Four months ahead of the election, President Barack Obama is increasing his campaign trail focus on taxes, calling on Congress to keep Bush-era tax cuts for households making less than $250,000 per year, but analysts say the change is unlikely to help the U.S. economy or the president’s reelection bid.
President Obama says the one-year tax-cut extension would help middle class families and small businesses — two major drivers of the U.S. economy at large. But the president’s plan lacks support in Congress, where House Republicans want to extend the tax cuts for everyone and even some from the president’s own party have come out in favor of a $1 million cutoff for continued tax breaks.
GOP presidential challenger Mitt Romney says Obama’s tax plans would actually be more expensive for small businesses (NYT) and slow job creation, favoring instead a continuation of the current tax rates for all.
At the Detroit Free Press, Stephen Henderson writes that while Obama’s tax plan is good politics, it will not solve the larger economic problems, particularly ones caused by uncertainty. “Extend the cuts for one year, and by this time next year, markets and investors will be uneasy again — not necessarily at the prospect of their expiration, but just the uncertainty about their future,” he writes.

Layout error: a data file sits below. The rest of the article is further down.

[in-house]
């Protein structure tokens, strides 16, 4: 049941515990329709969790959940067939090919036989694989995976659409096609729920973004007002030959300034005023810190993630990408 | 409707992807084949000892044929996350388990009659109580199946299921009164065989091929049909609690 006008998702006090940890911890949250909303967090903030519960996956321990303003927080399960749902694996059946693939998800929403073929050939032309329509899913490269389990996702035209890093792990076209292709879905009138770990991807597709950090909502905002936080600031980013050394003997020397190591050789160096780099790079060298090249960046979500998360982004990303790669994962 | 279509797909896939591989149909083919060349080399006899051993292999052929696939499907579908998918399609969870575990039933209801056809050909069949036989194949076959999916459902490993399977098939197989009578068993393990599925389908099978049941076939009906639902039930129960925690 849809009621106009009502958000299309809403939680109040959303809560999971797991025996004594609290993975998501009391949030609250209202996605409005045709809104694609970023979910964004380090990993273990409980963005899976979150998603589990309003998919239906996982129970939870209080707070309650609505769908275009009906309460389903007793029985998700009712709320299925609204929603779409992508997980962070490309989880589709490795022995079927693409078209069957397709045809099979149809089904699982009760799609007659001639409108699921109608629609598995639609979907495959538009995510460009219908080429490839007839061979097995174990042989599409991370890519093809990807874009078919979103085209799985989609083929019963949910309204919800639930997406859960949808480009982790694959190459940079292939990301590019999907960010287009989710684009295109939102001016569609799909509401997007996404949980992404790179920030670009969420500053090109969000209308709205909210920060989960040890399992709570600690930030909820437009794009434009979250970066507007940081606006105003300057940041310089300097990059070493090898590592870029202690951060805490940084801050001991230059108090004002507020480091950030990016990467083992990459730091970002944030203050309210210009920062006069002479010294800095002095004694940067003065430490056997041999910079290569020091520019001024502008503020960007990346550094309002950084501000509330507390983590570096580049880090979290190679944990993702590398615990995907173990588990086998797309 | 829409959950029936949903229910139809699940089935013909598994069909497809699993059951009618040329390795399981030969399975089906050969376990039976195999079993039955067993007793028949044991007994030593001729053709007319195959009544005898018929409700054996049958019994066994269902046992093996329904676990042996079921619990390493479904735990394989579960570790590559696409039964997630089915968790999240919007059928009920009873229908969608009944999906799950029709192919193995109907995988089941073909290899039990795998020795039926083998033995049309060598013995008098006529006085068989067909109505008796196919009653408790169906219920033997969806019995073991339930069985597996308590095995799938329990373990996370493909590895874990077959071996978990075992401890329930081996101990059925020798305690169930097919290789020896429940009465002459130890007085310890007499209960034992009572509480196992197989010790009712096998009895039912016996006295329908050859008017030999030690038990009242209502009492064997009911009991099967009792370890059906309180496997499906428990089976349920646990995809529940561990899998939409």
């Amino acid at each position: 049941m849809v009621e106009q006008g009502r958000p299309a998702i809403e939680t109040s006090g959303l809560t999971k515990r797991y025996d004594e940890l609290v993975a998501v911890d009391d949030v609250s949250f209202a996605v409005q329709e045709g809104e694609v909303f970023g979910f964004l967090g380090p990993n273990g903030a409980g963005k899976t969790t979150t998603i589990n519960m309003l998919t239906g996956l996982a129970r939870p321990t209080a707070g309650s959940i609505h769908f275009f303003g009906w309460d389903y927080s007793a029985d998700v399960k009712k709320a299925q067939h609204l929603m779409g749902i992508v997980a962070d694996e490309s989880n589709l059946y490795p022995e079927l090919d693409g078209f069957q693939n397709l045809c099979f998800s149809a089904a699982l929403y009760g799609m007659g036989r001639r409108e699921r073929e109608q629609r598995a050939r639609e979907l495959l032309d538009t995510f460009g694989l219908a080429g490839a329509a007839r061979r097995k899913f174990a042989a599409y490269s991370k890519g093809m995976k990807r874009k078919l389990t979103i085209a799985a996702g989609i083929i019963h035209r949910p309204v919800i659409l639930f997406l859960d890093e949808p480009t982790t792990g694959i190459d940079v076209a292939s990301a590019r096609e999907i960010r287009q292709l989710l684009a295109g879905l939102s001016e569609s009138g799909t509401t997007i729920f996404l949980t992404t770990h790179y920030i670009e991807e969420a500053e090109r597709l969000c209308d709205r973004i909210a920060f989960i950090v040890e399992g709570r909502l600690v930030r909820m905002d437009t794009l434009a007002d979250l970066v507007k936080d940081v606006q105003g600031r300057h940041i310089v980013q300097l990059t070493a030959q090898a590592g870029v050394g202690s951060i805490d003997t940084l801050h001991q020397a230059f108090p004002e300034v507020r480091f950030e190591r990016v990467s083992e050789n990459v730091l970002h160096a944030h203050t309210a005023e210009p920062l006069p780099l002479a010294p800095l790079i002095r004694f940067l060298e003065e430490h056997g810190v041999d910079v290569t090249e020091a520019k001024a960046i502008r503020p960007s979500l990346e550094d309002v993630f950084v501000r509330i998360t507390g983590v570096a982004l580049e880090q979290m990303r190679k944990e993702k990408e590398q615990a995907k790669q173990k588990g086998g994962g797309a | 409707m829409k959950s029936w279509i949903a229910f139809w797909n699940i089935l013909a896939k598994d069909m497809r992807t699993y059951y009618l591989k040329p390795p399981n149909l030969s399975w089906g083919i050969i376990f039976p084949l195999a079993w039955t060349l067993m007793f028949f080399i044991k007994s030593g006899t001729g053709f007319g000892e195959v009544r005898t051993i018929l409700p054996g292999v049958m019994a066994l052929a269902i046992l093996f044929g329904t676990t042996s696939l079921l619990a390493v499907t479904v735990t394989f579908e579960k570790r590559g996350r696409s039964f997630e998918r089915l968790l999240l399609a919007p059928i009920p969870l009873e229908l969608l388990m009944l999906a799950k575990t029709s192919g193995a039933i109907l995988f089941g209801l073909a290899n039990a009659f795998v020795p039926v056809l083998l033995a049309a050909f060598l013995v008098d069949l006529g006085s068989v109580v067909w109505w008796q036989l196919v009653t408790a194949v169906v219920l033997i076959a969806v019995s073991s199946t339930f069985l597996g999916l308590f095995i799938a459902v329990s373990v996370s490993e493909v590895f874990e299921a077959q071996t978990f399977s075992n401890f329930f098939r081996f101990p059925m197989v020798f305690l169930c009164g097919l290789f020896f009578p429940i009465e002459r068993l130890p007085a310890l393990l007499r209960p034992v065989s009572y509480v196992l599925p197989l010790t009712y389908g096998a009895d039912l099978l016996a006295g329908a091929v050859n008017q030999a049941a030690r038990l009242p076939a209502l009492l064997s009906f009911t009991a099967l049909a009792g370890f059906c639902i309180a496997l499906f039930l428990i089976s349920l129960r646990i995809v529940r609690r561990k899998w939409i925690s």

The Atlantic’s Molly Ball points out that even if President Obama does get his way with taxes before the election, voters won’t feel the effects before they head to the polls. “Nor would his proposal, even if Congress acts on it, be likely to do anything to buck up the economy right away,” she notes.
For more on the candidates’ stances, check this issue tracker on The Candidates and the Economy.
Suggested Other Reading:
The conservative Heritage Foundation offers facts and figures on the current U.S. tax code and recommendations for Congress to improve U.S. economic efficiency, including making the Bush-era tax cuts permanent.
Matthew Boesler and Max Nisenat The Business Insider count President Obama and U.S. House Majority Leader Eric Cantor (R-Va.) among the world’s leaders contributing to the international policy paralysis that is causing “the ongoing global economic malaise.”